A:

Foreclosure investing involves the purchase of houses that are somewhere in the process of being confiscated by lenders due to the owner's failure to meet mortgage obligations. The investor buys the house with the hope that it can be bought below market value as a result of the bank or lender seeking to move it quickly and recover funds.

Foreclosure investing, despite the promises of late-night television infomercials, is not for the inexperienced. Most of these transactions are done "as-is" and with no warranty. Oftentimes, homes are sold at auction - a process that prevents prospective buyers from completing full property inspections. Therefore, there is no recourse for buyers who end up with houses that reveal dilapidation or hidden damages after the papers have been signed.

Additionally, it is virtually impossible for foreclosure investors in a tight lending market to purchase properties with no money down. More often, an investor is required to put up a down payment of 10-20% to secure a loan. The interest on these loans notoriously eats away at an investor's profits when the house does not "flip" as quickly as intended.

Considering that plenty of highly experienced foreclosure investors conduct business in larger metropolitan markets, it is also rare to find a truly easily salable home at a deep discount. During stable economic periods, the typical discount from market price on a foreclosed home usually will not exceed 3-10%.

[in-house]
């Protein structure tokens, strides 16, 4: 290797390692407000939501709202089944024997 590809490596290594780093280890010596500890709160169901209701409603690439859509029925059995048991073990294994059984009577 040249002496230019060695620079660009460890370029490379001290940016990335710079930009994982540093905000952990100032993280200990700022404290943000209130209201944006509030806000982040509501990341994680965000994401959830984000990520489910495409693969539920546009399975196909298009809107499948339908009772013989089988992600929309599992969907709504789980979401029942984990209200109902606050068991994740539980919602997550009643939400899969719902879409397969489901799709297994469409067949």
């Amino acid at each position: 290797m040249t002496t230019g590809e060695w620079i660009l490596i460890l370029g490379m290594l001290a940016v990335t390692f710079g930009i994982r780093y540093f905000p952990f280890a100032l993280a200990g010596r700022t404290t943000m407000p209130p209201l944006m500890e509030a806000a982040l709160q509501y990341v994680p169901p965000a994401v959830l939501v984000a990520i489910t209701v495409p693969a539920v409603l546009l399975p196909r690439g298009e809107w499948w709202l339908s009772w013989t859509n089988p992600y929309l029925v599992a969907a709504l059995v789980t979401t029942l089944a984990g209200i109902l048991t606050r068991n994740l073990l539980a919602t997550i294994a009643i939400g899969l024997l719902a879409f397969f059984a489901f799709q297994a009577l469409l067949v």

(To learn more about this topic, read Foreclosure Investing Not A Get-Rich-Quick Venture, Avoiding Foreclosure Scams and Foreclosure Opens Windows For Investors.)

This question was answered by Ken Clark.

RELATED FAQS
  1. What is a derivative?

    A derivative is a contract between two or more parties whose value is based on an agreed-upon underlying financial asset, ... Read Full Answer >>
  2. What is securitization?

    Securitization is the process of taking an illiquid asset, or group of assets, and through financial engineering, transforming ... Read Full Answer >>
  3. Do FHA loans require escrow accounts?

    Federal Housing Administration (FHA) loans require escrow accounts for property taxes, homeowners insurance and mortgage ... Read Full Answer >>
  4. Do FHA loans have prepayment penalties?

    Unlike subprime mortgages issued by some conventional commercial lenders, Federal Housing Administration (FHA) loans do not ... Read Full Answer >>
  5. Can FHA loans be refinanced?

    Federal Housing Administration (FHA) loans can be refinanced in several ways. According to the U.S. Department of Housing ... Read Full Answer >>
  6. Can FHA loans be used for investment property?

    Federal Housing Administration (FHA) loans were created to promote homeownership. These loans have lower down payment requirements ... Read Full Answer >>
Related Articles
  1. Home & Auto

    Tax Breaks For Second-Home Owners

    The tax rules on a second home vary, depending on how the property is used.
  2. Home & Auto

    Ins And Outs Of Seller-Financed Real Estate Deals

    Seller financing works like this: Instead of a buyer receiving a loan from a bank, the person selling the house lends the buyer the money for the purchase.
  3. Investing Basics